by Solomon Odafe, Kwasi Torpey, Hadiza Khamofu, Obinna Ogbanufe, Edward A. Oladele, Oluwatosin Kuti, Oluwasanmi Adedokun, Titilope Badru, Emeka Okechukwu, Otto Chabikuli
To evaluate the rate and factors associated with attrition of patients receiving ART in tertiary and secondary hospitals in Nigeria. Methods and Findings
We reviewed patient level data collected between 2007 and 2010 from 11 hospitals across Nigeria. Kaplan-Meier product-limit and Cox regression were used to determine probability of retention in care and risk factors for attrition respectively. Of 6,408 patients in the cohort, 3,839 (59.9%) were females, median age of study population was 33years (IQR: 27–40) and 4,415 (69%) were from secondary health facilities. The NRTI backbone was Stavudine (D4T) in 3708 (57.9%) and Zidovudine (ZDV) in 2613 (40.8%) of patients. Patients lost to follow up accounted for 62.7% of all attrition followed by treatment stops (25.3%) and deaths (12.0%). Attrition was 14.1 (N?=?624) and 15.1% (N?=?300) in secondary and tertiary hospitals respectively (p?=?0.169) in the first 12 months on follow up. During the 13 to 24 months follow up period, attrition was 10.7% (N?=?407) and 19.6% (N?=?332) in secondary and tertiary facilities respectively (p<0.001). Median time to lost to follow up was 11.1 (IQR: 6.1 to 18.5) months in secondary compared with 13.6 (IQR: 9.9 to 17.0) months in tertiary sites (p?=?0.002). At 24 months follow up, male gender [AHR 1.18, 95% CI: 1.01–1.37, P?=?0.038]; WHO clinical stage III [AHR 1.30, 95%CI: 1.03–1.66, P?=?0.03] and clinical stage IV [AHR 1.90, 95%CI: 1.20–3.02, p?=?0.007] and care in a tertiary hospital [AHR 2.21, 95% CI: 1.83–2.67, p<0.001], were associated with attrition. Conclusion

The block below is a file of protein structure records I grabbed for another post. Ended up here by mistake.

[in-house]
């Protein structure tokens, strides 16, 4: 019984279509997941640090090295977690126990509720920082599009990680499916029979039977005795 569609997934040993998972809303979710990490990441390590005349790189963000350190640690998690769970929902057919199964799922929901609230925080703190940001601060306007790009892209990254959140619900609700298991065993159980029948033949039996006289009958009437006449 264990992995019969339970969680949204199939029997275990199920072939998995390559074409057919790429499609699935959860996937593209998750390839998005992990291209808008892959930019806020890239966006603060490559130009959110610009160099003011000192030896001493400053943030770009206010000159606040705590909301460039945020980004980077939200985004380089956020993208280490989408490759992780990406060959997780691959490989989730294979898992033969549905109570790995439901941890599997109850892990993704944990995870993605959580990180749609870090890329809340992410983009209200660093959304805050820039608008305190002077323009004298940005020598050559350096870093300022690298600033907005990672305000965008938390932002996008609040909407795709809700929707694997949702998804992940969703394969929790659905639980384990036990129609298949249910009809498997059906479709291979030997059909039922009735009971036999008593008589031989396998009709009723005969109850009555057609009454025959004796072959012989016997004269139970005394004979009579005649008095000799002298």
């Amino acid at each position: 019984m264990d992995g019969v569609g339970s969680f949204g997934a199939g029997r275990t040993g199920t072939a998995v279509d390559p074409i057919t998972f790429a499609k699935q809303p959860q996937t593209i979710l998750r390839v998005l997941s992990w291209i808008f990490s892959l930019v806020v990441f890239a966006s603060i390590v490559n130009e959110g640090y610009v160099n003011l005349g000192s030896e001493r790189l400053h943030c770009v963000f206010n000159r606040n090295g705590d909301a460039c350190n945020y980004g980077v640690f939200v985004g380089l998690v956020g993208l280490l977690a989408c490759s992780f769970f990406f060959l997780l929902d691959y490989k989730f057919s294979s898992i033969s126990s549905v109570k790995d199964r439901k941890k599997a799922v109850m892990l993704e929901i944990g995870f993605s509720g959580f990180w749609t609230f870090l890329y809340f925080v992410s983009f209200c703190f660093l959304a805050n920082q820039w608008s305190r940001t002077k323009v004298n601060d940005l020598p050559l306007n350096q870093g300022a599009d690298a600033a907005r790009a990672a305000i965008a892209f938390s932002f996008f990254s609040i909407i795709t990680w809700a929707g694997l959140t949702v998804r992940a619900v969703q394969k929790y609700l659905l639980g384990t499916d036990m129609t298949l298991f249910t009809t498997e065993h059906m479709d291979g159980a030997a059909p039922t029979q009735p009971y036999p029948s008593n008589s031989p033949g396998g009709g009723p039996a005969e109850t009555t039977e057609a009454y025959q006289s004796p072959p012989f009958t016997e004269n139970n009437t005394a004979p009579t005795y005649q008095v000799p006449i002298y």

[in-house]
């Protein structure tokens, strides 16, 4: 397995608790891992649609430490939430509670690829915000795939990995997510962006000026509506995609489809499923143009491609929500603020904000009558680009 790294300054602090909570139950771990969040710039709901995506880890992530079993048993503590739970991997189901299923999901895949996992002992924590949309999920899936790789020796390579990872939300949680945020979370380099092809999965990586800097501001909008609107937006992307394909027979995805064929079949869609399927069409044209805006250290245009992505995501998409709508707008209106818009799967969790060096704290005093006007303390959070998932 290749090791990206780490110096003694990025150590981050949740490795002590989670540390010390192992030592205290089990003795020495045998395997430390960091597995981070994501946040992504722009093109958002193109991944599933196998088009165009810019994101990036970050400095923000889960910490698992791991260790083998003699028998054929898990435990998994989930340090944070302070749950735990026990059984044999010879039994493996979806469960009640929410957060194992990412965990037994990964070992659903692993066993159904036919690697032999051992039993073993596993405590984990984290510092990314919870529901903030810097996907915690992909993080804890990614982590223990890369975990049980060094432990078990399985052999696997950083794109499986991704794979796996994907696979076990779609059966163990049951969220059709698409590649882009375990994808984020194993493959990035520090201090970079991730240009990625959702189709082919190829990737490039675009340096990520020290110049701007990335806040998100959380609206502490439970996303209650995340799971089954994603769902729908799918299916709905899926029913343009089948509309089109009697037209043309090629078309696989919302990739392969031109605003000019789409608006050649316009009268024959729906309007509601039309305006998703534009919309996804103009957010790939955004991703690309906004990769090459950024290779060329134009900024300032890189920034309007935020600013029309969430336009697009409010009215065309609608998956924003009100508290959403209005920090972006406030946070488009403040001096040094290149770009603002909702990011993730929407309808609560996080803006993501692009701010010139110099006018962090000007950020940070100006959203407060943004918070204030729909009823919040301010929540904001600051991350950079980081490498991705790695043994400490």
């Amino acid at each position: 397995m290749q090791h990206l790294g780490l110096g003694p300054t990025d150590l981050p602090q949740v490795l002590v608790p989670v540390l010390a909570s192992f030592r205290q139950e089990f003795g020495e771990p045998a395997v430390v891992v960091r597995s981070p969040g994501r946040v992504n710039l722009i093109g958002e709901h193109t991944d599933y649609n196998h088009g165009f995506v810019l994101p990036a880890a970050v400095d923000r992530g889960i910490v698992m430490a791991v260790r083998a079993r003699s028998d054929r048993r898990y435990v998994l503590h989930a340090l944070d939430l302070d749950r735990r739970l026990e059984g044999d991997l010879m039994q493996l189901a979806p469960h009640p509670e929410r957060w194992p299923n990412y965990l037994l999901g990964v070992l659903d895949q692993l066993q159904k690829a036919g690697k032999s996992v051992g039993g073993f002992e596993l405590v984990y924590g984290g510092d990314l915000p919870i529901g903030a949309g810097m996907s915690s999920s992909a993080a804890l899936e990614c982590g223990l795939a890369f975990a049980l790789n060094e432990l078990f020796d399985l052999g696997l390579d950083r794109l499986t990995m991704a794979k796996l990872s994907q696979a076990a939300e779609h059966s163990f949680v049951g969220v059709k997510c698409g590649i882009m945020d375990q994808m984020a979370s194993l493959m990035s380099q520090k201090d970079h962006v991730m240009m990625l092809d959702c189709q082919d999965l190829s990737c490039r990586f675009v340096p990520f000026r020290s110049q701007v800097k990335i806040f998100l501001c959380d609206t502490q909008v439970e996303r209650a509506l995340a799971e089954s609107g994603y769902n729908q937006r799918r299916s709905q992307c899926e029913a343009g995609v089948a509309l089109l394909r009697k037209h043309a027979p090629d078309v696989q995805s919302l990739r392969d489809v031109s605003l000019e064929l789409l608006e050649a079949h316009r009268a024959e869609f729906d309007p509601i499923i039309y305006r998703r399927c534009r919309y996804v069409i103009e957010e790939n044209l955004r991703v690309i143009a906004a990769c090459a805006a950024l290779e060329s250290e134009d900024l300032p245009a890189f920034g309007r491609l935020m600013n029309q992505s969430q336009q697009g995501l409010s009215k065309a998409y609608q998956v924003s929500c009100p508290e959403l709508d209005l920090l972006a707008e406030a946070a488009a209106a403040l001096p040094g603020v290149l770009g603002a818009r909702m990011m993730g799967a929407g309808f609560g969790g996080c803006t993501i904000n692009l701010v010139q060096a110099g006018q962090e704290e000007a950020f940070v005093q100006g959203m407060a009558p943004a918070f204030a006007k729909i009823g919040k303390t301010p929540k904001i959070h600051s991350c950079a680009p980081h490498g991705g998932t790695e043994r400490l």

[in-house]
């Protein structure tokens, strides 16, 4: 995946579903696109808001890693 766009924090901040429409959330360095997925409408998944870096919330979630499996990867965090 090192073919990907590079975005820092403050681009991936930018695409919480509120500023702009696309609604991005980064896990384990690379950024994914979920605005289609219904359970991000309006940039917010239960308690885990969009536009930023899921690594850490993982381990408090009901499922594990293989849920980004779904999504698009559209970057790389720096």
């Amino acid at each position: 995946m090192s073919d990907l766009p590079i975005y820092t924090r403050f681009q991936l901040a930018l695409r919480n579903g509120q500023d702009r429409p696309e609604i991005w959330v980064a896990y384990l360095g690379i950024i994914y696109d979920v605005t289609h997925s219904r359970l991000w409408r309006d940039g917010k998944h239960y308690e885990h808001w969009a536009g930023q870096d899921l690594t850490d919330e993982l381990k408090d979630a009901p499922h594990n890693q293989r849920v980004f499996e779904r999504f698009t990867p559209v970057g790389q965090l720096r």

Attrition could potentially be reduced by decentralizing patients on ART after the first 12 months on therapy to lower level facilities, earlier initiation on treatment and strengthening adherence counseling amongst males.